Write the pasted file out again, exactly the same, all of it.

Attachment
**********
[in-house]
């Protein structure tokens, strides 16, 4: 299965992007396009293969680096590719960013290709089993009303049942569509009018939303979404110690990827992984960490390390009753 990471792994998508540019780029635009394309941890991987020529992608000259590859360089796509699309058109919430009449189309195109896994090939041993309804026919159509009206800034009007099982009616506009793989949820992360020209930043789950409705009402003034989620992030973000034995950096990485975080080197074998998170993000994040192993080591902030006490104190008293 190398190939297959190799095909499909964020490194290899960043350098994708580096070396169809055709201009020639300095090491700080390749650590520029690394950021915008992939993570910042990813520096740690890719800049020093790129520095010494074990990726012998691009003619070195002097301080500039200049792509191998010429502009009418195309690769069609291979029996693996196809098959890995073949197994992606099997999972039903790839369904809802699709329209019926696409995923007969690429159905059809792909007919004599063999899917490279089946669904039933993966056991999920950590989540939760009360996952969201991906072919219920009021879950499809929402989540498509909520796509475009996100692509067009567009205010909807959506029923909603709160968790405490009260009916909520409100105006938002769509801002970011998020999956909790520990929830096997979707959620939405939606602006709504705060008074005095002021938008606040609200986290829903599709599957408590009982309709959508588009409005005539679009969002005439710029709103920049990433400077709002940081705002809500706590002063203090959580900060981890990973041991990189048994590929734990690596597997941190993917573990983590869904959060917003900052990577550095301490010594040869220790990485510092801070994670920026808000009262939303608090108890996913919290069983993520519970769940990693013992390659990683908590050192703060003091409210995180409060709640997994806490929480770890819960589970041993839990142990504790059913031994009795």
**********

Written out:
[in-house]
């Protein structure tokens, strides 16, 4: 299965992007396009293969680096590719960013290709089993009303049942569509009018939303979404110690990827992984960490390390009753 990471792994998508540019780029635009394309941890991987020529992608000259590859360089796509699309058109919430009449189309195109896994090939041993309804026919159509009206800034009007099982009616506009793989949820992360020209930043789950409705009402003034989620992030973000034995950096990485975080080197074998998170993000994040192993080591902030006490104190008293 190398190939297959190799095909499909964020490194290899960043350098994708580096070396169809055709201009020639300095090491700080390749650590520029690394950021915008992939993570910042990813520096740690890719800049020093790129520095010494074990990726012998691009003619070195002097301080500039200049792509191998010429502009009418195309690769069609291979029996693996196809098959890995073949197994992606099997999972039903790839369904809802699709329209019926696409995923007969690429159905059809792909007919004599063999899917490279089946669904039933993966056991999920950590989540939760009360996952969201991906072919219920009021879950499809929402989540498509909520796509475009996100692509067009567009205010909807959506029923909603709160968790405490009260009916909520409100105006938002769509801002970011998020999956909790520990929830096997979707959620939405939606602006709504705060008074005095002021938008606040609200986290829903599709599957408590009982309709959508588009409005005539679009969002005439710029709103920049990433400077709002940081705002809500706590002063203090959580900060981890990973041991990189048994590929734990690596597997941190993917573990983590869904959060917003900052990577550095301490010594040869220790990485510092801070994670920026808000009262939303608090108890996913919290069983993520519970769940990693013992390659990683908590050192703060003091409210995180409060709640997994806490929480770890819960589970041993839990142990504790059913031994009795």